Wednesday, 16 November 2011

A Boy, His Dog, A Drunk, and Some Treasure

This is not your normal comic book adaption. There are no super heroes, no amazing gadgets, and no Marvel or DC. Just a boy, his dog, and a drunken sailor. Finally it's time to see Hergé's classic comic on the big screen and with such a fine cast and crew behind it, what could go wrong. Let's talk about The Adventures Of Tintin: The Secret Of The Unicorn. (Woah, mouthful!)

Tintin (Jamie Bell) and his dog Snowy innocently buy a model boat at a street stall. Suddenly, the boat receives a lot of interest from a couple of mysterious men. Intrigued, Tintin keeps a close eye on the boat... Until Snowy knocks it to the floor. Inside the mast is a secret message. A clue. Clearly this is what one of the mysterious men was after as the flat is broken into but the clue remains safe. Tintin teams up with Captain Haddock (Andy Serkis) and foolish inspectors Thompson and Thomson (Simon Pegg and Nick Frost respectively) To unveil the secret of the Unicorn before Ivanovich Sakharine (Daniel Craig).

There's no witty caption here. Just look at how wonderful that CG is.

Now this cast would be outstanding in any live action movie, and it’s just as spectacular in Motion Capture. It is important to remember that this is motion capture and not animation.  They’re not just voice actors, they’re actually acting. And yet, not a single character seems too much like the actor playing them. If you weren't aware which actors were in the film, you wouldn’t be able to tell. Try to tell the difference between Simon Pegg and Nick Frost, I dare you. Daniel Craig is also superb. At no point did I realise that it was him who played Ivanovich Sakharine. Andy Serkis is absolutely hilarious as Captain Haddock. Only once did his comedy seem to dip into ‘dumb humour’, (Burping into a plane engine in order to keep it flying.) but that's a writing issue... I literally have no complaints about the acting in this movie.

Visually, this film caused my jaw to drop like no film has since Avatar. The very first shot of a person’s face caused a communal intake of air from every person in the cinema. It was simply breathtaking. And the transitions between scenes were completely flawless. Not only that, they were stunning. I've never been so captivated by a scene change. Even the opening sequence was a treat for the eyes. A miniature Tintin adventure as the creative teams names float around the screen. On top of all these things, the movie contains action sequences that rival any big scale blockbuster and they'll also make you laugh until it hurts. The first of two notable examples is a city wide chase sequence. There are bazookas, tanks, floods and a hell of a lot of chaos, and all in a single shot! The camera never cuts away from the action. The second incredible action sequence comes in the form of a flashback to the days of pirates. The story of the unicorn. A battle involving two ships with action on a scale to match, and beat, battle scenes in any Pirates Of The Caribbean films. I was in awe of this scene. The fire jumped off the screen, perhaps due to the 3D, and every single gun shot or cannon fire made me hold the edge of my seat. The whole scene is cleverly re-enacted later using cranes. You'll understand. I don't want to put any spoilers. And all that with just over half the budget for Avatar.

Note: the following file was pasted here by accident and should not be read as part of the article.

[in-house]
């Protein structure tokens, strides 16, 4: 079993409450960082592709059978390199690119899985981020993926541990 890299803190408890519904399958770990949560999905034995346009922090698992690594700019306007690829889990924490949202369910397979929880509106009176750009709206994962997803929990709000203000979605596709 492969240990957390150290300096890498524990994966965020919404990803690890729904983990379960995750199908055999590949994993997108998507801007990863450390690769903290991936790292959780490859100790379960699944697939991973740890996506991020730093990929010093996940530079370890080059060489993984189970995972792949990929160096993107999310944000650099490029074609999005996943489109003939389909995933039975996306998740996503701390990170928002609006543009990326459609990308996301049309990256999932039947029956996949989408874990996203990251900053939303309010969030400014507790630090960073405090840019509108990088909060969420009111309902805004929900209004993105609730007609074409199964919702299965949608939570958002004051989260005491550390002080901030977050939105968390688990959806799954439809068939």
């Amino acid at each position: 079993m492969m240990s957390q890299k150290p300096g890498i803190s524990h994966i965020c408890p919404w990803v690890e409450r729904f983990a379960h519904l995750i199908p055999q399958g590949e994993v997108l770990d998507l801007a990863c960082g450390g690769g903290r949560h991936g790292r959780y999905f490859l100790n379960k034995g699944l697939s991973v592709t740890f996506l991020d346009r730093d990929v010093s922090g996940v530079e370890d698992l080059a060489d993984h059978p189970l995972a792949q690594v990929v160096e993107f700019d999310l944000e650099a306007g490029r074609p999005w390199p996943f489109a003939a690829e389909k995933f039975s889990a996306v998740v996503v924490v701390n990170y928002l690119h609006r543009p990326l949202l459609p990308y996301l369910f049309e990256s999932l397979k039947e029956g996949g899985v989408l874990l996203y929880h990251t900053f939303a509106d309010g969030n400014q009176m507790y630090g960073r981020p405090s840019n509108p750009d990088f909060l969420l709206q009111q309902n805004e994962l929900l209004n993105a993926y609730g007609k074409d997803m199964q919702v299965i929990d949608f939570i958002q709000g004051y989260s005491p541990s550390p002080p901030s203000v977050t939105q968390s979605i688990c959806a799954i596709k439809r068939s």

Captain Haddock thought he was in his favourite movie, North by Northwest and was overjoyed
Directed by a man considered a legend in the film making world and produced by an man of equal stature. Both Oscar winners, Steven Spielberg (director) and Peter Jackson (producer) know what they're doing. Hegre was even quoted to say that he believed on Spielberg could do Tintin justice. Personally, I have very few criticisms of this movie. My only big one being that it was too short (even at 107 minutes). Fortunately, there is going to be two more movies, so that's good. I laughed my socks off and was completely hypnotized by the picture. Sometimes, jokes did fall flat and admittedly, snowy was a better detective than Tintin at points, but the movie is a major achievement. I highly suggest it. However, I can't find myself able to give it the full five stars. It misses something. I'm not sure what.

Best bit? Personally, the battle between the two boats was just so outstandingly done I have to say that. It was simply stunning as well as incredibly exciting. 

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